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Credit repair isn’t always easy. While you can go through the process on your own and make disputes yourself, they have to be made the right way if you want to be successful. Otherwise, there’s a chance your disputes can be rejected even if the information you’re disputing is actually wrong or incorrectly reported.
And that can be really frustrating. By law you can include a 100-word statement in your report if a negative item remains after you make a dispute, but the information will still be there until the penalty expires. And you’ll have to work harder to offset the damage of that negative item if you want a good credit score.
The information below can help you understand how to make effective credit report disputes, but it’s only a starting point and the tips below can’t guarantee success. If you need help, call us or complete the form to connect with the appropriate professional.
Your dispute letter should always include your full legal name and social security number at the top of the letter. You should also include any account numbers relevant to the disputes made in the body of the letter.
This might make you nervous to put that sensitive information in a letter, but it’s important for the credit bureau to have it in an easy-to-reference place so they can find your information easily. Plus, a tip below can provide the extra peace of mind you need to know your information is safe.
Ideally, your letter should be typed because it leaves zero room for error. In the past, handwritten letters were acceptable, but in this day and age, you should make an effort to type and print your letter. If you absolutely have to write it, make sure your handwriting is impeccable so it’s 100% readable.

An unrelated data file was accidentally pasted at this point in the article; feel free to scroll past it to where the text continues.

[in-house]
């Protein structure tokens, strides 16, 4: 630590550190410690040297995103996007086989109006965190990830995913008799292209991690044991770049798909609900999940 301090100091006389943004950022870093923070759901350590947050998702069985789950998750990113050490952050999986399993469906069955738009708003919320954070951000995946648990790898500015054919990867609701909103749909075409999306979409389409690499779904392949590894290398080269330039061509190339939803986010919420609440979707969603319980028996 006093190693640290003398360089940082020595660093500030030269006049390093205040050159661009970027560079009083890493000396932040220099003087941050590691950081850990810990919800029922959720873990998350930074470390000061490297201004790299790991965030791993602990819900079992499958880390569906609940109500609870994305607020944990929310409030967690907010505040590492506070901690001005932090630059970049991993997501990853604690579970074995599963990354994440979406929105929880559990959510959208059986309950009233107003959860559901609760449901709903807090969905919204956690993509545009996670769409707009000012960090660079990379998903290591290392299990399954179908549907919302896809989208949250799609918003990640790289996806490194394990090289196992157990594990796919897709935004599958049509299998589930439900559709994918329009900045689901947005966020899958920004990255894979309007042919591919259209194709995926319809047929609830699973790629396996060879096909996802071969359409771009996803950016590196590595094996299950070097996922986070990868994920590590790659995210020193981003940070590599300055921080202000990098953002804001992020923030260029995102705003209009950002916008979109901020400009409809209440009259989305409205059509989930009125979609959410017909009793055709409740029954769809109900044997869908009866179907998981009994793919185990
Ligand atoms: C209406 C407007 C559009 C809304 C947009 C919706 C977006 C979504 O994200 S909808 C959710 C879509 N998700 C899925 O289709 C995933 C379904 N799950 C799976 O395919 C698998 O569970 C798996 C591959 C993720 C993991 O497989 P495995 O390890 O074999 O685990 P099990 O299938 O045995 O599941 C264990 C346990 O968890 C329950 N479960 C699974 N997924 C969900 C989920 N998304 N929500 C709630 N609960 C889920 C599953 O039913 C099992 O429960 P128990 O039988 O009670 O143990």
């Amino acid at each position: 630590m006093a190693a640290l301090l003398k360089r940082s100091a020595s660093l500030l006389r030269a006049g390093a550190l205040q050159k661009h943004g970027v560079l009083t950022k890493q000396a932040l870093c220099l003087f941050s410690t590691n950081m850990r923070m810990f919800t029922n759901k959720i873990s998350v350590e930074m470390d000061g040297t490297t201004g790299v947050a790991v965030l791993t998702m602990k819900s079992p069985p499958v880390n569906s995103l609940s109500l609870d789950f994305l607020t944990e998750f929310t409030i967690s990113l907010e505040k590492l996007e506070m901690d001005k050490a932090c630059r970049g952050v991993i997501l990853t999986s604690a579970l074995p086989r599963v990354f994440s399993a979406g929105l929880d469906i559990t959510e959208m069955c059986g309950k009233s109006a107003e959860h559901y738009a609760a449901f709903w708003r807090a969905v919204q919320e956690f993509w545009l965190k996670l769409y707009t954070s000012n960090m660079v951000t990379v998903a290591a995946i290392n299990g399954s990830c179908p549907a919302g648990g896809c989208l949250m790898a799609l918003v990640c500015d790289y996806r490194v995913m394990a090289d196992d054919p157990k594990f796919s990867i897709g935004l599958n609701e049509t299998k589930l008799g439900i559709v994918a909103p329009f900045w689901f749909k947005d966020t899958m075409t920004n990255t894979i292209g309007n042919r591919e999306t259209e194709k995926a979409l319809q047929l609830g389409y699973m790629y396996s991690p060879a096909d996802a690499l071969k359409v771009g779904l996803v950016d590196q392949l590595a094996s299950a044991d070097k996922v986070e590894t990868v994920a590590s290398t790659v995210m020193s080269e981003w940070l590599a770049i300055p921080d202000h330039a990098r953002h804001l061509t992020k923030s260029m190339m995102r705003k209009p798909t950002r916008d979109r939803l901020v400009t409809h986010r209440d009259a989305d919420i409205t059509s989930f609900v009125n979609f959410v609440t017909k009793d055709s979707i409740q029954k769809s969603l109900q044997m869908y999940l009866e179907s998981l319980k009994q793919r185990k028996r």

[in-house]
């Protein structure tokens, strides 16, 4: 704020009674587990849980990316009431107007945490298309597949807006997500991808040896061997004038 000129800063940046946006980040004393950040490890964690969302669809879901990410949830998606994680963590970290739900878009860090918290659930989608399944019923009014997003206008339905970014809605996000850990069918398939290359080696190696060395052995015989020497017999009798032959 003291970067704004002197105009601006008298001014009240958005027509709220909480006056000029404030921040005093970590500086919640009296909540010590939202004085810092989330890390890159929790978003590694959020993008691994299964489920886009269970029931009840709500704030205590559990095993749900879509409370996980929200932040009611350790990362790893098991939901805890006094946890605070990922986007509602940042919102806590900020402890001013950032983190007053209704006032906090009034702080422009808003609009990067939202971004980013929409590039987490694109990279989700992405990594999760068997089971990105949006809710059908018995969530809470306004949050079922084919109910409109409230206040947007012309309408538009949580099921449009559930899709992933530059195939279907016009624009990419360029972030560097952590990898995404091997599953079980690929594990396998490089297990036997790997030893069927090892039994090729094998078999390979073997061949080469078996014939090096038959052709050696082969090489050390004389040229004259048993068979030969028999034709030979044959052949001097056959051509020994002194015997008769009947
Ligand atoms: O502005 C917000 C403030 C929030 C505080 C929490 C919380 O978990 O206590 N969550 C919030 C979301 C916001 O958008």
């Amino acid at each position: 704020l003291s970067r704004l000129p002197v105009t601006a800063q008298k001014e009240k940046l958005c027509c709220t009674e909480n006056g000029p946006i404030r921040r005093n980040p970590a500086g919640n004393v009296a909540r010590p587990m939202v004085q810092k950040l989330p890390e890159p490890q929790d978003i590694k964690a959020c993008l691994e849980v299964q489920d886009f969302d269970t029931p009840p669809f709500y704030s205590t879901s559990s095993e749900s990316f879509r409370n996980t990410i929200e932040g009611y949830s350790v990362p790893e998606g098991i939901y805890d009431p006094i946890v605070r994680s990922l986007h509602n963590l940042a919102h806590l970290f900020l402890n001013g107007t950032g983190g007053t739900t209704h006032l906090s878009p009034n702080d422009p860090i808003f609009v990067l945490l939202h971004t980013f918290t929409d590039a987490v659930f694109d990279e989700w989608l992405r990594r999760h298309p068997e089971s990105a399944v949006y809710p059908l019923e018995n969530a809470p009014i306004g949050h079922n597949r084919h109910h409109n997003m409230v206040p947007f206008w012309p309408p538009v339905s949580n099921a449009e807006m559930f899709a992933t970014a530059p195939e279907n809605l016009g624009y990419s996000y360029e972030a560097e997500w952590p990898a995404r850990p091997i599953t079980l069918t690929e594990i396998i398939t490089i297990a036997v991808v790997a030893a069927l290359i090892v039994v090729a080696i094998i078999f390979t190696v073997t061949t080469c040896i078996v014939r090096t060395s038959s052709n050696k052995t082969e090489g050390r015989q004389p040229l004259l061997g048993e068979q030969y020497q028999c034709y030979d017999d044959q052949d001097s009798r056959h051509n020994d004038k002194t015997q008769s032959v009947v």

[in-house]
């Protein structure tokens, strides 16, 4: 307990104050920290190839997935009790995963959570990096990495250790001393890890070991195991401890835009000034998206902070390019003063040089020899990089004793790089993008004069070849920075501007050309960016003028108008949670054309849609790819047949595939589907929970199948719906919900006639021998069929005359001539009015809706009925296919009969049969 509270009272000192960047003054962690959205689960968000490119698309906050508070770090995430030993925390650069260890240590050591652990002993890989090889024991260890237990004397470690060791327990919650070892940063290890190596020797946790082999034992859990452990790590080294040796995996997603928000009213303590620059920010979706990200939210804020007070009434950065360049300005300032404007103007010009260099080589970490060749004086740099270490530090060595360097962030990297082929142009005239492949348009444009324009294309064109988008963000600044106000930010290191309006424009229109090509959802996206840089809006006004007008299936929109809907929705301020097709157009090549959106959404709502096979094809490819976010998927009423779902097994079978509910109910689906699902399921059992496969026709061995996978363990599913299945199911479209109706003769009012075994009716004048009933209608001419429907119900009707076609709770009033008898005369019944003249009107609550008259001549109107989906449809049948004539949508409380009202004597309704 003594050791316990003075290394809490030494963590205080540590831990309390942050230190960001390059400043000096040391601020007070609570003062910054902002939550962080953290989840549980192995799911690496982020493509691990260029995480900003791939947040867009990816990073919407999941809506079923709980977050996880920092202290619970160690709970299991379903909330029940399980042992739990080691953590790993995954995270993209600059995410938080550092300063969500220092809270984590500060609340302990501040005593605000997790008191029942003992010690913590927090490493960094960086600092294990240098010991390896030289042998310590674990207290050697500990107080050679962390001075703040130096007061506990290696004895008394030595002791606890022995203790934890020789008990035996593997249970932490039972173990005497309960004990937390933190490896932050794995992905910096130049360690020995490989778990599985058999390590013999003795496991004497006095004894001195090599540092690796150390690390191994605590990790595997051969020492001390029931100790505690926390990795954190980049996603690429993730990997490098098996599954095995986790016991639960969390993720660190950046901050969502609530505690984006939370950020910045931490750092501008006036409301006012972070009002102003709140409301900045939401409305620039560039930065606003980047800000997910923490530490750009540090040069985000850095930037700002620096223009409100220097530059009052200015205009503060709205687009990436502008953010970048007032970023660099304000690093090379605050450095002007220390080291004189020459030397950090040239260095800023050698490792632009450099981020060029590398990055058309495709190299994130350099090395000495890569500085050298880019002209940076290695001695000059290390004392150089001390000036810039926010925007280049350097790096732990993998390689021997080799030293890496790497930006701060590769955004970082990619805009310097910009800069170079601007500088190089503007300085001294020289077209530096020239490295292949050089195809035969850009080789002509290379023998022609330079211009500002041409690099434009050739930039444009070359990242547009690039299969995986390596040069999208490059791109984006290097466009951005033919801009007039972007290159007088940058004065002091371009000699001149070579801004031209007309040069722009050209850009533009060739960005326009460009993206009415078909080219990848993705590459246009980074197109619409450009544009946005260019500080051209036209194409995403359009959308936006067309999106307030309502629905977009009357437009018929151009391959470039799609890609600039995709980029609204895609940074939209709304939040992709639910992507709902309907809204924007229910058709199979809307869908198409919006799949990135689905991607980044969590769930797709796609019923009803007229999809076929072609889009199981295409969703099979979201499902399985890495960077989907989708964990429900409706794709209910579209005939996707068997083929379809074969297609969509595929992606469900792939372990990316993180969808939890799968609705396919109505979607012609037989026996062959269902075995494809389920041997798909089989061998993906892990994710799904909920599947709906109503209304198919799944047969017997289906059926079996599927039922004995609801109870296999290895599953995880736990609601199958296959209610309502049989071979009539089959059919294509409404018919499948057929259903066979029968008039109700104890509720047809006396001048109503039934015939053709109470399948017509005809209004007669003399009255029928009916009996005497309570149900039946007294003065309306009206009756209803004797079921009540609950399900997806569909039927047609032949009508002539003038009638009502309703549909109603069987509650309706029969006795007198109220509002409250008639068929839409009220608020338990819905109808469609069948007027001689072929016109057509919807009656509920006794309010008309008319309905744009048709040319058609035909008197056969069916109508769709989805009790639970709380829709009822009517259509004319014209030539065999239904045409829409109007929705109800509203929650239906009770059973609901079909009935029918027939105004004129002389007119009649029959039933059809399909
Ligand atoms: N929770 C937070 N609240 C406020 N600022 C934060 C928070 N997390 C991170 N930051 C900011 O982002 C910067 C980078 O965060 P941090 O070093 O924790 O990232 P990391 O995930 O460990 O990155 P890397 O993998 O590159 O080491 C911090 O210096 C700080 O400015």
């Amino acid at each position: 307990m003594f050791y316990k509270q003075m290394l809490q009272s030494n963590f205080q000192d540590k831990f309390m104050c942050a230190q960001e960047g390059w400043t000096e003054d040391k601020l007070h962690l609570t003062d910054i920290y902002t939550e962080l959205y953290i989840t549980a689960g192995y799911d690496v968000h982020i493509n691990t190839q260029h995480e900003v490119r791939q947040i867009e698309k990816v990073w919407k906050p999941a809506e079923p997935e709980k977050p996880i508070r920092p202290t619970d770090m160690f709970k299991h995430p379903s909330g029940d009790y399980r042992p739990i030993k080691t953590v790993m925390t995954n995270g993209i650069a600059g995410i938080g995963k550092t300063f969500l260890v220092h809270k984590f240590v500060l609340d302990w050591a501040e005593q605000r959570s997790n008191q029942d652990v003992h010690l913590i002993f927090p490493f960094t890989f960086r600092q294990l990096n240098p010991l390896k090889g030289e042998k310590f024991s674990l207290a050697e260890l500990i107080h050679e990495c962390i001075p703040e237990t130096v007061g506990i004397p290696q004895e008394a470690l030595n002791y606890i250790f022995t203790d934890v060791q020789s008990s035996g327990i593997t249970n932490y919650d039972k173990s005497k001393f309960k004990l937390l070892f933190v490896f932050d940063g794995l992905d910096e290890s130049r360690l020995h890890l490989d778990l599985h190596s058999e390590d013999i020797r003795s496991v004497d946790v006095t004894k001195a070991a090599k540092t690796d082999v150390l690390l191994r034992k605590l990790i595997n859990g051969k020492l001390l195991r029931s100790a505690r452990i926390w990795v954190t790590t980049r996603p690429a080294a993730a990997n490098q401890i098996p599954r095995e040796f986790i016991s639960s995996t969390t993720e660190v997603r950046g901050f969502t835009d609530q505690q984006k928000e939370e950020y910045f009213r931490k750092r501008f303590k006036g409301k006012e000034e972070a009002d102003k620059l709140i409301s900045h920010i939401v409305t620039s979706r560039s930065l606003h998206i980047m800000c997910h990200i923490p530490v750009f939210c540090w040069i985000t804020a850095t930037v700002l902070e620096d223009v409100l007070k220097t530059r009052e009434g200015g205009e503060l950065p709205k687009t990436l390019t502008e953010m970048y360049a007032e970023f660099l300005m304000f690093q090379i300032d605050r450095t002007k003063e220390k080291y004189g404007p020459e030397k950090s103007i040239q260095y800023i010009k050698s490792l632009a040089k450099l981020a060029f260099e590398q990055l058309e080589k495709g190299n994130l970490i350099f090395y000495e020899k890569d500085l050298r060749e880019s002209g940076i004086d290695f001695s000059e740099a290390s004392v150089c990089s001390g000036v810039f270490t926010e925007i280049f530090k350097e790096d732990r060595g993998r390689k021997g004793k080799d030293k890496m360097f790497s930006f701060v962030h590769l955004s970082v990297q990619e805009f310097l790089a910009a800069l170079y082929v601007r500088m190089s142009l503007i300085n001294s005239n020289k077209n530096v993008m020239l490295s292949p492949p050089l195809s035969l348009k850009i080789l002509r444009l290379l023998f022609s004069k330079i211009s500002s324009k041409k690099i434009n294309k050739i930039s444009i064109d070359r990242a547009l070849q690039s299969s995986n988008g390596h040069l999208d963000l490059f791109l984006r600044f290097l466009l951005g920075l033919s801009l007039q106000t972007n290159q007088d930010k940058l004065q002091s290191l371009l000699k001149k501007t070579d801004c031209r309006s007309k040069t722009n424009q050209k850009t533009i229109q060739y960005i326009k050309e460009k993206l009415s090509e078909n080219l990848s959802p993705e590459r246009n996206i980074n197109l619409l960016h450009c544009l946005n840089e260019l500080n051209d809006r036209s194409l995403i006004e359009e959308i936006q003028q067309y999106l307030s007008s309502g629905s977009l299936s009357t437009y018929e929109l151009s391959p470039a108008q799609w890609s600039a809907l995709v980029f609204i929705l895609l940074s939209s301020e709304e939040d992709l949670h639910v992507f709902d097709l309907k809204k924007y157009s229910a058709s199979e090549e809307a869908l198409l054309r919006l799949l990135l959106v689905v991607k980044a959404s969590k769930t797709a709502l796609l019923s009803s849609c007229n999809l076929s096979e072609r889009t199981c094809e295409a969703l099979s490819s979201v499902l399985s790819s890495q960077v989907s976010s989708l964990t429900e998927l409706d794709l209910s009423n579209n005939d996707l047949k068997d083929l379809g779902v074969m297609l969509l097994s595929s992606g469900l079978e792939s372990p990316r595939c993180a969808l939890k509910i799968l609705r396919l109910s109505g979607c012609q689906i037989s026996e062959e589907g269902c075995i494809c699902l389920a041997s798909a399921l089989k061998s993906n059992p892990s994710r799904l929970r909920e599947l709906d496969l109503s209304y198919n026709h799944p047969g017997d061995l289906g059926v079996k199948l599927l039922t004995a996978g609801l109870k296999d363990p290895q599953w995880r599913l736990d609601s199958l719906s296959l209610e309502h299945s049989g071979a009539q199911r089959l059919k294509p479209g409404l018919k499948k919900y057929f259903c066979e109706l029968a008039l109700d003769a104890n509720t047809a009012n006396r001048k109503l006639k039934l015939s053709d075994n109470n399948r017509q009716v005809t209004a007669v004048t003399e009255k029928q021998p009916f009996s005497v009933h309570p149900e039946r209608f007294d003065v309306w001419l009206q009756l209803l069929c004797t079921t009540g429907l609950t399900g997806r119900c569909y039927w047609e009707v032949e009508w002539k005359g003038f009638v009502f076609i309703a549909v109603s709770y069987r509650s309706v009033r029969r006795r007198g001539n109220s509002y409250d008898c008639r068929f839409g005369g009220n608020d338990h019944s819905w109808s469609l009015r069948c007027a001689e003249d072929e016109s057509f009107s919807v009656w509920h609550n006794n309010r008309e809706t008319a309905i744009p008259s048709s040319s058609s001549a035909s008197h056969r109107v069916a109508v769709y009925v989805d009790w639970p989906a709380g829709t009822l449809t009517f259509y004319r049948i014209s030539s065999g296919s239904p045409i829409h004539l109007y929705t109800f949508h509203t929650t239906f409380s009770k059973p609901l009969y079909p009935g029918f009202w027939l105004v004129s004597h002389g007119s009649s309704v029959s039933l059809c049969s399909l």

Of course, you may be wondering, if you’re typing your letter, why not just apply online? Surely the credit bureaus have online dispute systems?
They do, but most experts advise clients to avoid the online application system and opt for mailed letters instead. It’s better for including sensitive information and easier for providing documentation of the disputes you want to make. You have more control of the process and can ensure your best possible chances for success.
Disputes should be as short and to the point as possible. You want to describe exactly what you think is wrong or incorrect and what needs to be done for the information to be corrected. It should just be the facts.
The credit bureau doesn’t want to know the why, they just want know what. So you want to leave out the back story and just be specific about the details of your dispute.
And remember, any documentation you have may provide extra details about the case. So while the statement in the above Pop Quiz dispute would be limited to stating the payment was made, your documentation might be a copy of a check that shows a certain payment amount was made by a certain date.
It’s important to note that the burden of proof on credit report disputes is for the creditors to verify that the information provided is correct. According to the Fair Credit Reporting Act, any information that can’t be verified must be removed.
On the other hand, any proof or documentation you can provide of the error will only make your case stronger. So copies of checks, statements, correspondence with your creditor can be beneficial to your success. If it proves the mistake, it’s worth including – just make sure to use copies and keep the originals for your records.
Always make sure that your dispute letters are sent by registered mail with return receipt requested. This way, you know your letters are being sent securely and you know exactly when they’re delivered to the bureau.
Remember, the receipt of your disputes by the bureau starts the clock on the amount of time they have to respond. So when you get confirmation that your letters were received, you know exactly how long you have before you hear back.
Fact: By law, the credit bureaus have 30 days to respond to disputes.
You have to make sure you keep everything related to the disputes that you make. This includes copies of everything that you send, as well as copies of any correspondence you get back from either the original creditor or the credit bureau. This can help you track your disputes and ensure that things are done correctly. If something happens, you have a paper trail to make your case.
Article last modified on May 3, 2019. Published by Debt.com, LLC